THANK YOU TO MY GUESTS AND FELLOW PAIN SURVIVORS

October 2017 blog visits - 13,269

October 2017 website visits – 14,820



"Adversity is only an obstacle if we fail to see opportunity."

~ • ~ • ~ • ~ • ~ • ~

Celeste Cooper, RN
Author—Patient—Freelance Writer at Health Central & ProHealth Advocate

Celeste’s Website: http://CelesteCooper.com

Learn more about Celeste’s books at her website or find links here on Celeste's  blog. Subscribe to posts by using the information in the upper right hand corner or use the share buttons to share with others.


All blogs and comments are based on the author's opinions and are not meant to replace medical advice.  

Tuesday, October 31, 2017

Update Oska® Pulse – PEMF for Chronic Pain and Cellular Healing


In May of this year (2017), I posted the following blog on my review of the Oska® Pulse Pulsed Electromagnetic Field (PEMF) device. You will find a plethora of information in that blog, too.

Since that time, a lot has happened for Oska Wellness and for me.

I have seen continued improvement in my pain and I am committed to using Oska every day! I learned the value in this when my pain started to escalate again this summer. As always, I asked myself, “what am I doing, or not doing?” It didn’t take long to find the answer. I was busy because my pain was better and I THOUGHT I could decrease the frequency of using Oska, wrong. I have come to accept that I happen to be one of the folks who are more resistant, most likely because of the many years I have lived with chronic pain from multiple sources. So, I got back to my previous routine and my pain diminished significantly. That is when I made the decision to become an advocate for Oska®.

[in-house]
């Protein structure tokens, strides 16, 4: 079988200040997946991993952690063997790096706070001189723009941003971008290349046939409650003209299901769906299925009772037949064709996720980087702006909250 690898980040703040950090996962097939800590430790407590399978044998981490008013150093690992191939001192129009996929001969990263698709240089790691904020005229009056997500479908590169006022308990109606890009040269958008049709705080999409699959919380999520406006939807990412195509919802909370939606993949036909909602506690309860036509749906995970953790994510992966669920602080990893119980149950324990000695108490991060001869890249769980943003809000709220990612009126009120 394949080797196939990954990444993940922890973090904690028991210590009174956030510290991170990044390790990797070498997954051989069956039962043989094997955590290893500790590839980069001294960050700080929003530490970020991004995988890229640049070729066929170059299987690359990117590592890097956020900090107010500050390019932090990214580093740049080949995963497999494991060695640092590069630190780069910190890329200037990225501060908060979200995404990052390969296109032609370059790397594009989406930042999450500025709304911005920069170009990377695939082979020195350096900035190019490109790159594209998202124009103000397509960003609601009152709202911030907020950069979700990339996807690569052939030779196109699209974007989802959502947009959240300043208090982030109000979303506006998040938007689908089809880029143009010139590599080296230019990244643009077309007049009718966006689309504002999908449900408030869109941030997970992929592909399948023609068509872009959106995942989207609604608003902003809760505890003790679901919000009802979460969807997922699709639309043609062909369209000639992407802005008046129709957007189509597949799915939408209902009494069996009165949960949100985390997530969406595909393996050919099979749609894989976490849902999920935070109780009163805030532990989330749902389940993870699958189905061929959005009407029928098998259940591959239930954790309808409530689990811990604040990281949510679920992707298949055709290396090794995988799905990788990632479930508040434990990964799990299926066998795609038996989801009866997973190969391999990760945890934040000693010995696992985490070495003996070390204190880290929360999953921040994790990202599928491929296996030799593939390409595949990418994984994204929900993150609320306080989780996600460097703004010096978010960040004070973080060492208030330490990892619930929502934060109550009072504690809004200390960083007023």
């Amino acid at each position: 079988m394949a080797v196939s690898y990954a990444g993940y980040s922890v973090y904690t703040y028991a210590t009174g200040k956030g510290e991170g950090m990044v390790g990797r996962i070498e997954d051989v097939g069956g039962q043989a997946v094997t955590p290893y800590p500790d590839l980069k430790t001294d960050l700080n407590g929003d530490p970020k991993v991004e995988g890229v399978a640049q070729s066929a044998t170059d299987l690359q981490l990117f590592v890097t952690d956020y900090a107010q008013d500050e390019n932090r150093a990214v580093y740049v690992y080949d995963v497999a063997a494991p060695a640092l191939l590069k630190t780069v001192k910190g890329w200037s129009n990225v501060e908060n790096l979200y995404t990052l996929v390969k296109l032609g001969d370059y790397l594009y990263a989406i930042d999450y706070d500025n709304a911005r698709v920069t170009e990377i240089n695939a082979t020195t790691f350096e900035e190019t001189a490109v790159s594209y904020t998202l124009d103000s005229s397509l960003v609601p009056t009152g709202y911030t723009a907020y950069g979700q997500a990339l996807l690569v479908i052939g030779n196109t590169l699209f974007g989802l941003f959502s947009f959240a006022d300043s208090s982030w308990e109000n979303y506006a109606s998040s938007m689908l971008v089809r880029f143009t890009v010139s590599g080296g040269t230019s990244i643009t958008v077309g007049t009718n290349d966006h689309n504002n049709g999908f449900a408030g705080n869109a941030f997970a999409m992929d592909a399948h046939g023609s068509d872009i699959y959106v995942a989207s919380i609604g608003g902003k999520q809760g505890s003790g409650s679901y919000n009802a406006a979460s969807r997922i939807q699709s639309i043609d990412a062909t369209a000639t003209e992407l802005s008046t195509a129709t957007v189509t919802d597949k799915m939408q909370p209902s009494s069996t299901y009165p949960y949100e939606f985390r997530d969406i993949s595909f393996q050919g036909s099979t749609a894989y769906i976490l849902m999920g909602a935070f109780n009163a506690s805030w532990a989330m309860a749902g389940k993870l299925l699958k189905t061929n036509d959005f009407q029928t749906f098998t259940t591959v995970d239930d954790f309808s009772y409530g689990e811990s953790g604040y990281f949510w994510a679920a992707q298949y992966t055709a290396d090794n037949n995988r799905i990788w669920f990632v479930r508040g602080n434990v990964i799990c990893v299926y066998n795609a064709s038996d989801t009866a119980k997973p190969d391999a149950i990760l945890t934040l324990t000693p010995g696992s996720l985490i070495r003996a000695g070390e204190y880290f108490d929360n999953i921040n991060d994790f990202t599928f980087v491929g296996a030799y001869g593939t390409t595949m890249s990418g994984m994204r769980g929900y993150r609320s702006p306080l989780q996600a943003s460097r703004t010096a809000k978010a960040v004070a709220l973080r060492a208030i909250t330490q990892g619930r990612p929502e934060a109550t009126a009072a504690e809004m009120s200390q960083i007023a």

I will not say anything outlandish or misleading. Oska works by helping our body heal itself and we are all different. But, I will say it is valuable tool for me. I shared my experience with my 91-year-old father; the apple doesn’t fall far from the tree when it comes to spinal disease. He was eager to try it for his own back pain. On MRI, his lumbar spine looks like a spiral staircase. I was blown away when he told me he has significant improvement in his pain and mobilization in a short period of time. In my experience, I have no doubt, Oska Wellness PEMF technology works!